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Ortega is expected to win the polls in Nicaragua


President Daniel Ortega is expected to gain a fourth consecutive term in Nicaragua on Sunday criticized by the US and others as fraudulent blocking the opposition.

Ortega, who came to power after the Sandinista Revolution that toppled a US-backed dictator in 1979, wants to extend his second term in office in 2007.

A recent CID-Gallup vote he also said that less than one in five Nicaraguans support Ortega and his deputy, Rosario Murillo. However, critics and analysts say that which government has won on Sunday, no matter what.

“Today there will be no elections, it will be a disgrace that has taken place under so much oppression,” said Vilma Núñez, President of the Nicaragua Center for Human Rights (CENIDH). “No one can vote, or because of voting.”

The presidential ticket on Sunday will feature Ortega, 75, against a few prominent politicians. Voters will also elect delegates to the national Congress. Governments around the world have condemned his leadership after throwing his arch-rivals into prisons this year.

The US states that the election is a fraud and that it is he says reviewing other penalties for authorities. The EU has re-established itself penalties on human rights abusers and undermining democracy. This week, Republicans and Democrats in the US Congress passed a law calling for more sanctions against state leaders.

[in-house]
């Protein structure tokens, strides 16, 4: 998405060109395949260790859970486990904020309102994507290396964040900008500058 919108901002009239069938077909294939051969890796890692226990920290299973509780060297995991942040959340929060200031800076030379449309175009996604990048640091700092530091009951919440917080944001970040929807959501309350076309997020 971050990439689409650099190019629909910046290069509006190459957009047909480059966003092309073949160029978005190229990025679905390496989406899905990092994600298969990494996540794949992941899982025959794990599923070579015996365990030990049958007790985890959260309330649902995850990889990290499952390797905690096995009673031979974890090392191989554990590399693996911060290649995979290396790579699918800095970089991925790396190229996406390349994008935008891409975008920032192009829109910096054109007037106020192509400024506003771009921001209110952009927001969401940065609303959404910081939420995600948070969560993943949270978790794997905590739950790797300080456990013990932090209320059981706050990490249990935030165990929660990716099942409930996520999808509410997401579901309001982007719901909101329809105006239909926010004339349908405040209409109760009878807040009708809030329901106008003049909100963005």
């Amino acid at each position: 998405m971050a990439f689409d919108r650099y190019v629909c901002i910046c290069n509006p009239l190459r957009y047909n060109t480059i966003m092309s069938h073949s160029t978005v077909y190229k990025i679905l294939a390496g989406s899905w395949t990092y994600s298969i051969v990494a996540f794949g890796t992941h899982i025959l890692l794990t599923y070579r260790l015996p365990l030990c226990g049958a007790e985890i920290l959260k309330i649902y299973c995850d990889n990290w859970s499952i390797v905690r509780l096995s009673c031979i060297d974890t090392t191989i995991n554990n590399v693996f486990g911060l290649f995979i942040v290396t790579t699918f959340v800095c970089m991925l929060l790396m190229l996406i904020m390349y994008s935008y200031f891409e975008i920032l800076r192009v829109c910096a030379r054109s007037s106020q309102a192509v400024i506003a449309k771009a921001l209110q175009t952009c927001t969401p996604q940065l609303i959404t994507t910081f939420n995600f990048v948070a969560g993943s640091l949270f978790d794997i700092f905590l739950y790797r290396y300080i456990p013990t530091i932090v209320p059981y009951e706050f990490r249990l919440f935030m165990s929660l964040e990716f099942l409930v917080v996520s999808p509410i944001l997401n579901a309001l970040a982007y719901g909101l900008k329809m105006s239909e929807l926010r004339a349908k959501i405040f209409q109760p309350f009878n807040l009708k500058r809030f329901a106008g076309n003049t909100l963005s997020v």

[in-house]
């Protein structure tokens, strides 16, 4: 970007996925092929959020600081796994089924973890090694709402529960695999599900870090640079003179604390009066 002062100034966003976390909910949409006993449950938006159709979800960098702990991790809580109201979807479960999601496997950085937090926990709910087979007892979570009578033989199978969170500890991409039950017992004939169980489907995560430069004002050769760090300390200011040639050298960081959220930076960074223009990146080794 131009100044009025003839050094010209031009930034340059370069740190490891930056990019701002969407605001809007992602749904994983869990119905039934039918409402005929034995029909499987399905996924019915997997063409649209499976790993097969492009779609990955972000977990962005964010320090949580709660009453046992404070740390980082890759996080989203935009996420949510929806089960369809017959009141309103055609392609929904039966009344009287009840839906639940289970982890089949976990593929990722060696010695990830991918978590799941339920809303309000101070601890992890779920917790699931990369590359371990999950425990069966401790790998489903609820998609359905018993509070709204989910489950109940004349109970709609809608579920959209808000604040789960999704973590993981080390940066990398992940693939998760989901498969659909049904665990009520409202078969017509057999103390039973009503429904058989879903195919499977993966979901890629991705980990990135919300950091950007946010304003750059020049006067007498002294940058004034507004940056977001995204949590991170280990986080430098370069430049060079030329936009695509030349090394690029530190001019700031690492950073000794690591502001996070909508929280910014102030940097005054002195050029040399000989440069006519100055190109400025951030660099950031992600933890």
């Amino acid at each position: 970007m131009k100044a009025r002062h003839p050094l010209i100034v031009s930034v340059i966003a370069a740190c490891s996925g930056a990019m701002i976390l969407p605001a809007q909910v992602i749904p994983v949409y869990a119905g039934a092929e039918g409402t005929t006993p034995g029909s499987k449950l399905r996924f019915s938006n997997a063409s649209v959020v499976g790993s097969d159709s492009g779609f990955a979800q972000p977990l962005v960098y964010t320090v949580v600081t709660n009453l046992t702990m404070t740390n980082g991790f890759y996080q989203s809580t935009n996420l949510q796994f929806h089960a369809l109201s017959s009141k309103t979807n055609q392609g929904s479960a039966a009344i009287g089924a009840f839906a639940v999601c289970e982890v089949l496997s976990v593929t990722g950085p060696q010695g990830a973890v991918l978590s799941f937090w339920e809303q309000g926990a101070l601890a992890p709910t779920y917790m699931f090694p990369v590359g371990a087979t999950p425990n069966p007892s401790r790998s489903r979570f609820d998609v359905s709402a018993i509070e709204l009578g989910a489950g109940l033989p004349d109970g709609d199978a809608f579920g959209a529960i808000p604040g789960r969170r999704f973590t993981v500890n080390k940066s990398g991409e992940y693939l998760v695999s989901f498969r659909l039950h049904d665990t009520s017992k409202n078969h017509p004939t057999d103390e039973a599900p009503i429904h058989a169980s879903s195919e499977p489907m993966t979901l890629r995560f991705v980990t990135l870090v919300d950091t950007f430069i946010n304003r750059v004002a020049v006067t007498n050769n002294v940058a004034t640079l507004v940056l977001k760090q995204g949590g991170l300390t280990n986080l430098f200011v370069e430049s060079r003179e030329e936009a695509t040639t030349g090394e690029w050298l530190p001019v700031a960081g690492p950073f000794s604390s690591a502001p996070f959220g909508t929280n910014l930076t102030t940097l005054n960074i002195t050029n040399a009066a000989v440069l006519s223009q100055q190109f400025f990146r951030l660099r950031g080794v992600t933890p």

Denis Moncada, a foreign minister, said at a polling station on Sunday that Nicaraguans could not be intimidated by foreign threats or sanctions. He said the election process had been peaceful, stable and free, a video of his comments published on social media showed.

Nicaraguan organizations have called for people to stay home on Sunday without voting. In recent days, 21 more members of opposition groups have been arrested, said Nicaragua’s freedom fighter Urnas Abiertas.

“There are a few ways to protest that are still in the public eye,” he said. “More and more guards are being detained for posting. . . paint on the walls. ”

The collapse of Nicaraguan institutions occurred two decades ago and intensified when Ortega regained power in 2007, Urnas Abiertas said.

The economy in Nicaragua, one of the poorest countries in the United States, has declined since 2018, the year when government repression on major protests has killed off. more than 400 people. The country also has the lowest Covid-19 vaccine in the region: only 5 percent of people are fully vaccinated, according to Our Country in the Database database.

More than 200,000 Nicaraguans have fled the country since 2018, according to Manuel Orozco, director of the Migration, Remittances, and Development Program at Inter-American Dialogue. Many traveled to the US and neighboring Costa Rica, and many families in their homeland depended on remittances.

Some fear that another combination of Ortega powers will only add to this.

“More and more instability and oppression will lead to new migrations – south and north to the US border,” said Jason Marczak, director of the Atlantic Council’s Adrienne Arsht Latin America Center. “This is a very important time for the US, the EU and the United States to show that dictatorships will not be tolerated.”


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